Philippine-American War

Initially, after declaring independence in 1898, the Philippine government took on a dictatorial form. This was replaced by a revolutionary government headed by Emilio Aguinaldo as president on June 23, 1898. The First Philippine Republic was formally established with the proclamation of the Malolos Constitution on January 23, 1899. When it became apparent that the United States had no intention of recognizing the newly established Republic, the Philippine–American War erupted with a declaration of war by the Philippines on the United States. The Philippine Revolutionary Forces, which lacked sufficient ammunition, lost many battles. By 1901, the Filipinos had completely lost the war.

The Philippine Revolutionary Army was founded on March 22, 1897 in Cavite. The armed force of General Emilio Aguinaldo's revolutionary government, with General Artemio Ricarte as its first Captain General, replaced the Katipunan military. Though the Philippine Army grew out of forces which fought in opposition to and which defeated forces led by General Ricarte, General Ricarte is considered to be the father of the Philippine Army.

In 1901, the United States established the Philippine Constabulary for purpose of assisting in combating the remnants of the revolutionaries. The AFP was formally organized during the American Commonwealth era through the National Defense Act of 1935. The Philippine Army was initially organized from among former holders of Reserve Commissions in the United States Army, from among former officers of the Philippine Scouts and Constabulary, and others—forces involved in the defeat of the revolutionary forces which Ricarte led. Ricarte was the only revolutionary general who refused to take the oath of allegiance to the U.S. and that he lived in exile in Hong Kong and later in Japan. Ricarte was one of the leaders of an organization termed "MAKAPILIS", called Makabayan: Katipunan ng mga Pilipino, and characterized as having been a "fanatical pro-Japanese organization" during the WW-II Japanese occupation.

Philippine Commonwealth, the Cold war and Present

During the Philippine Commonwealth era, President Manuel L. Quezon, the first president of the Commonwealth, renamed the Philippine Army to the Armed Forces of the Philippines and asked General Douglas MacArthur to be its first commanding officer after the Philippines gained independence from the U.S. MacArthur accepted the offer and became the only person of foreign citizenship to be in the ranks of the AFP. MacArthur held the rank of Field Marshal, a rank no other person has since held in the AFP. MacArthur expanded the Philippine armed forces, but they were not ready for combat at the start of the Pacific War in December 1941 and unable to defeat the Battle of the Philippines 1941–42 Japanese invasion of the Philippines.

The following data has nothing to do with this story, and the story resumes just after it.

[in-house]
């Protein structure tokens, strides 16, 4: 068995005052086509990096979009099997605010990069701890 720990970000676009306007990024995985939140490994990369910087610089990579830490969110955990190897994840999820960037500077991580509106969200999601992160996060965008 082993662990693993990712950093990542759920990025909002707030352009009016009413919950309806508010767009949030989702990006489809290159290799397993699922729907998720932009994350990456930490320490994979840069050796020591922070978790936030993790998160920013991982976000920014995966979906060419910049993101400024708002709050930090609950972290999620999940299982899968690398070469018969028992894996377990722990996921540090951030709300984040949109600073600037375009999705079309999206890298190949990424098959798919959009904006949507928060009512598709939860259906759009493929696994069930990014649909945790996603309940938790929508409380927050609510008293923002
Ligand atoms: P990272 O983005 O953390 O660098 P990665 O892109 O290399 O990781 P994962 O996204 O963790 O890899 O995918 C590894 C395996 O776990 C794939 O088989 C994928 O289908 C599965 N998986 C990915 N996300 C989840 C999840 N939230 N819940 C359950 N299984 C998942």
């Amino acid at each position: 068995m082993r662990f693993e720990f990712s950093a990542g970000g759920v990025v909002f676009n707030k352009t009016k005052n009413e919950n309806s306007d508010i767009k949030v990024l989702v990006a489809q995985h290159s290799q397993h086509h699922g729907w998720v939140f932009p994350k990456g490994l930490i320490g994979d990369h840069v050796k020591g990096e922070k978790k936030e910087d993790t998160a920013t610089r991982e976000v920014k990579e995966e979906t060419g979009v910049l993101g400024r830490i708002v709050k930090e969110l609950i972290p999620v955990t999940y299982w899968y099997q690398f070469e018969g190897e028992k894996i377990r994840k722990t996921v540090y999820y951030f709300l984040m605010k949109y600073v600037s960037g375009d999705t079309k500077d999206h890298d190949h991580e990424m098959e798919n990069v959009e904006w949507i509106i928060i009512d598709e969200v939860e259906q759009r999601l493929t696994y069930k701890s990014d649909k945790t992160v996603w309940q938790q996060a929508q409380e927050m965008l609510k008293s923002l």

During World War II, all soldiers of the Philippine military were incorporated in the U.S. Army Forces Far East (USAFFE),with MacArthur appointed as its commander. USAFFE made its last stand on Corregidor Island in the Philippines, after which Japanese forces were able to force all remaining Filipino and American troops to surrender. After Japan was defeated in World War II, the Philippines gained its independence (its second independence – the Philippines recognizes Aguinaldo's declaration of independence in 1898 as its original year of independence).

At the height of the Cold War, the Philippines was one of the most well-equipped militaries in Asia, because of a tight diplomatic-relationship with the United States in battling the threat of Communism. Since 2001, the Philippine armed force has been active in supporting the War on terror, initiated by the U.S. and its allies.